From: email@example.com (Eric Y. Chang)
Subject: Re: Problems with MOSFET drivers
Date: Mon, 18 Nov 2002 00:03:47 +0000 (UTC)
Organization: California Institute of Technology, Pasadena
NNTP-Posting-Date: Mon, 18 Nov 2002 00:03:47 +0000 (UTC)
X-Newsreader: TIN [version 1.2 PL2]
Winfield Hill (firstname.lastname@example.org) wrote:
: I completely agree, an IC experiencing improper voltages, or high
: substrate currents, etc. will blow faster than an instrument fuse.
: The solutions include 1) knowledge and understanding, 2) analysis
: and 3) measurement (reduced voltages are suggested, approaching the
: trouble region slowly), and sadly probably not fuses. Sorry. :)
Hmm. Maybe this is why you see so few "fuses" used in power
electronics design. But I would ask why not? I had a tough time
debugging one design which ate up a bunch of power semiconductors,
but the reason why was that it was intermittent, and it would work
completely within ratings (with oscilloscope and signal generator
tests all OK) for several months. Then, it would die. I had 5
transistors in my order, and I burned through all of them before
finding an intermittent short in a coil. Funny, I whacked and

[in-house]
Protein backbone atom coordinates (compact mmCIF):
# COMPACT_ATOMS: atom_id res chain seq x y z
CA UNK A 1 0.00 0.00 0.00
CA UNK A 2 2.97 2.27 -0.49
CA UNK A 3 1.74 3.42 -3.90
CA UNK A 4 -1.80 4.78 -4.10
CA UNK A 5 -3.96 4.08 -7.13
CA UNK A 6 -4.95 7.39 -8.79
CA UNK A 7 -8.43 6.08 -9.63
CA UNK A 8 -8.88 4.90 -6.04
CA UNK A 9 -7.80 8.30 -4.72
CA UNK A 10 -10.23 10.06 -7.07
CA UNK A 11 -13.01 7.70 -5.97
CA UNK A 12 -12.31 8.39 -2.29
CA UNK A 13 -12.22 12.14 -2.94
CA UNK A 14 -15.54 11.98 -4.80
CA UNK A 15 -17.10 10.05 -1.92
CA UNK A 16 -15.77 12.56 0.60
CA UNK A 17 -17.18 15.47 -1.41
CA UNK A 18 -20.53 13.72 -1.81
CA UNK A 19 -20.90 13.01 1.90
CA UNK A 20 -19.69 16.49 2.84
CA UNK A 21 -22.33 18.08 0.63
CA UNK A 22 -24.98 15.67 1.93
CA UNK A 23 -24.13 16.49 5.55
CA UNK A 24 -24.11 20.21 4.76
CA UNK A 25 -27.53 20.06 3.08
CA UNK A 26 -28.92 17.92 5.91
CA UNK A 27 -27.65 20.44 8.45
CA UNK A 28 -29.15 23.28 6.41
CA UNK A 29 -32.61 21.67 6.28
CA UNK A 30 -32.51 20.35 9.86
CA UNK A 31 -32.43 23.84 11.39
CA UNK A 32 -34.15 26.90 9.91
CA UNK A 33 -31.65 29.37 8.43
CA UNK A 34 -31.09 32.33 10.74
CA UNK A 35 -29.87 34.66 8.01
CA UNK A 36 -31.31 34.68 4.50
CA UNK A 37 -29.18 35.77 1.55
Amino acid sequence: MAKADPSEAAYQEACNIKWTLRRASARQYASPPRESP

thwacked and sprayed that darn thing, and it never failed when I
was around, and I couldn't spring for that single shot capture.
But, if the circuit is failing quickly, and often, why not put
a "fuse" (actually I mean fast electronic circuit breaker) on it?
I have heard of people using small diodes, which pop pretty fast,
but they sometimes fail too slowly to protect a much larger and
more expensive MOSFET (presumably because their dissipation is
the first rather than the second power of I). But then, why not
use a small MOSFET. Shouldn't the smaller one burn first? I
didn't mean use an expensive semiconductor fuse. These are pricey,
and, according to their I2t ratings, only fast enough to protect
thyristors. Recently, I have seen some calculations with modern
switching devices that say that the fuse will blow first, still.
But, how about all those fast electronic circuit breakers? They
use isolated gate drive and adjustable turnoff based on current
level or rate of rise? People tell me that you cannot do a design
without burning through a coffee can of switches. The "fuses"
don't work? I have found that a cheap fast diode always blows
before the bipolar transistor.